3. Forest is defined to include “any government or private or institutional land recorded or notified as forest/forest land in any government record and the lands managed by government/community as forest and mangroves, and also any land which the central or state government may by notification declare to be forest for the purpose of this Act.”
  4. While the preamble of IFA, 1927, said the Act was focused on laws related to transport of forest produce and the tax on it, the amendment has increased the focus to “conservation, enrichment and sustainable management of forest resources and matters connected therewith to safeguard ecological stability to ensure provision of ecosystem services in perpetuity and to address the concerns related to climate change and international commitments”.
  5. The amendments specifically deal with the Forest Rights Act, 2006 (FRA). The amendments say if the state government, after consultation with the central government, feels that the rights under FRA will hamper conservation efforts, then the state “may commute such rights by paying such persons a sum of money in lieu thereof, or grant of land, or in such other manner as it thinks fit, to maintain the social organisation of the forest dwelling communities or alternatively set out some other forest tract of sufficient extent, and in a locality reasonably convenient, for the purpose of such forest dwellers”.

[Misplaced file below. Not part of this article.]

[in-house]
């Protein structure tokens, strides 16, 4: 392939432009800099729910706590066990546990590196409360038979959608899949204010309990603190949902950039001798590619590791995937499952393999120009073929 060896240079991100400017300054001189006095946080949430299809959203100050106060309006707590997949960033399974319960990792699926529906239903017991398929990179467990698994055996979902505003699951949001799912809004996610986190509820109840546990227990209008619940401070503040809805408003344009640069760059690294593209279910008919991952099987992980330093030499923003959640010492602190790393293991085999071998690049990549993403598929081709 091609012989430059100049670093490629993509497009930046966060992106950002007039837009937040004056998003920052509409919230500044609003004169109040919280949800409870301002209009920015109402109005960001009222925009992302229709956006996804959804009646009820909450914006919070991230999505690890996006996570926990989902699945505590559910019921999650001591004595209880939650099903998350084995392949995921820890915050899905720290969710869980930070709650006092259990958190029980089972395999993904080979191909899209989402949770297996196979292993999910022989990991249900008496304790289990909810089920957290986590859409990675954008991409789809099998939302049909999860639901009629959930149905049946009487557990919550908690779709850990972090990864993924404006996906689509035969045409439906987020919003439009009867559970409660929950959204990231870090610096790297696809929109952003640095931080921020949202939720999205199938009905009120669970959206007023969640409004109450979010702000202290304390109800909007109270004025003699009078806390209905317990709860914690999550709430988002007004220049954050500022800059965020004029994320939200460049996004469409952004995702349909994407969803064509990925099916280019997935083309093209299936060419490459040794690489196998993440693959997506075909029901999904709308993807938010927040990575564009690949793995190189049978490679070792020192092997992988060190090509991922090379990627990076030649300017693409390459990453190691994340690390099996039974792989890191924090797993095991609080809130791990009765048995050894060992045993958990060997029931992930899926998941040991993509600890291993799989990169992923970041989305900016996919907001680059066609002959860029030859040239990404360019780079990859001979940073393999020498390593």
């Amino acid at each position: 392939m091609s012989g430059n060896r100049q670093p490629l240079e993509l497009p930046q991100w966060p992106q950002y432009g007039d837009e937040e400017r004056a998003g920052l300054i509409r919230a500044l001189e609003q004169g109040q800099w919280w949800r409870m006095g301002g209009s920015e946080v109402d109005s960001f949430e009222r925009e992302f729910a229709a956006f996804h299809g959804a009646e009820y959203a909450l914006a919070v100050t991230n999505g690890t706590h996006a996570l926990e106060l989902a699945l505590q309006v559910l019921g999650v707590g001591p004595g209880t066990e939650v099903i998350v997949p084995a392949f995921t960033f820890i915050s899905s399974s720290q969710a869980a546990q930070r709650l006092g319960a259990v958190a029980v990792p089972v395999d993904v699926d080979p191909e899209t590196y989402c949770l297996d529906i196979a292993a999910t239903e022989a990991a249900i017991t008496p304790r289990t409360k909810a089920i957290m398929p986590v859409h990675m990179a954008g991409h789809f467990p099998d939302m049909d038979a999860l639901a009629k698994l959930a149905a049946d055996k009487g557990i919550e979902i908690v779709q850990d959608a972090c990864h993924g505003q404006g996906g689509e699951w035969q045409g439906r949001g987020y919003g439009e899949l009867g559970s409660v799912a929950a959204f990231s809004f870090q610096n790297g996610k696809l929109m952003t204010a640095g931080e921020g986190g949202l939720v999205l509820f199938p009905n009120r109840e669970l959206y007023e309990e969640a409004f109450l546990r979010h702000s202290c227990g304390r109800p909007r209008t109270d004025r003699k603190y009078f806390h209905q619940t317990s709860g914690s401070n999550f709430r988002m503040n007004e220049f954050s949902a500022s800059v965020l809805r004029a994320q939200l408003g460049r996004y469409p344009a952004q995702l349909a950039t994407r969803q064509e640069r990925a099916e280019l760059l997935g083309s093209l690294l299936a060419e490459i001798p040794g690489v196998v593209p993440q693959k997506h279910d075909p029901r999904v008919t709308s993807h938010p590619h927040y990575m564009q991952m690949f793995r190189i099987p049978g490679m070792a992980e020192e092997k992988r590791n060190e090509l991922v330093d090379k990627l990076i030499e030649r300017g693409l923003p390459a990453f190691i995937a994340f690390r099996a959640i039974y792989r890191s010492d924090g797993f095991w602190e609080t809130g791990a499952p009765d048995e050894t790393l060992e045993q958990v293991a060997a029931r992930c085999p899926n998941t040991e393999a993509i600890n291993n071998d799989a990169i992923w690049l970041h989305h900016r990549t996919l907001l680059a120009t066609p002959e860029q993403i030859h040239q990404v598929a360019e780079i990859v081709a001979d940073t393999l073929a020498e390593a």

6. The amendment also introduces a new category of forests — production forest. These will be forests with specific objectives for production of timber, pulp, pulpwood, firewood, non-timber forest produce, medicinal plants or any forest species to increase production in the country for a specified period.

Read more at: DowntoEarth

Topic 3 : ICT

Aurora Supercomputer

The United States has decided to build the fastest supercomputer titled ‘Aurora supercomputer’.

About Aurora supercomputer:

  • It is scheduled to be delivered to the Argonne National Laboratory near Chicago in 2021.
  • It will be the first machine to reach a milestone called “exascale” performance, i.e. one billion billion calculations per second.